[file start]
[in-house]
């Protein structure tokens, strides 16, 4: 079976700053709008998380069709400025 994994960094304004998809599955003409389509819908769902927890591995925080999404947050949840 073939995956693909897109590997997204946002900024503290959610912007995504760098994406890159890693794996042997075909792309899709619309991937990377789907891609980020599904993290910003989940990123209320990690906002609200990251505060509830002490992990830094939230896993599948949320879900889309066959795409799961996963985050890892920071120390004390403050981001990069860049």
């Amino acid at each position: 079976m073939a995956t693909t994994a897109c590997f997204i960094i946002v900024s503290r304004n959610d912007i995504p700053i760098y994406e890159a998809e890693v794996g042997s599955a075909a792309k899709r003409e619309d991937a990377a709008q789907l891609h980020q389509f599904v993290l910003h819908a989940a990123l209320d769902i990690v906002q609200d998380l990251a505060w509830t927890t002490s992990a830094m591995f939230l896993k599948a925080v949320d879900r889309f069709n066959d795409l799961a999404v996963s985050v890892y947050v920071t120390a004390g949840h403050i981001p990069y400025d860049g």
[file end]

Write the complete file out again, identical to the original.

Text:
[in-house]
């Protein structure tokens, strides 16, 4: 079976700053709008998380069709400025 994994960094304004998809599955003409389509819908769902927890591995925080999404947050949840 073939995956693909897109590997997204946002900024503290959610912007995504760098994406890159890693794996042997075909792309899709619309991937990377789907891609980020599904993290910003989940990123209320990690906002609200990251505060509830002490992990830094939230896993599948949320879900889309066959795409799961996963985050890892920071120390004390403050981001990069860049």
């Amino acid at each position: 079976m073939a995956t693909t994994a897109c590997f997204i960094i946002v900024s503290r304004n959610d912007i995504p700053i760098y994406e890159a998809e890693v794996g042997s599955a075909a792309k899709r003409e619309d991937a990377a709008q789907l891609h980020q389509f599904v993290l910003h819908a989940a990123l209320d769902i990690v906002q609200d998380l990251a505060w509830t927890t002490s992990a830094m591995f939230l896993k599948a925080v949320d879900r889309f069709n066959d795409l799961a999404v996963s985050v890892y947050v920071t120390a004390g949840h403050i981001p990069y400025d860049g």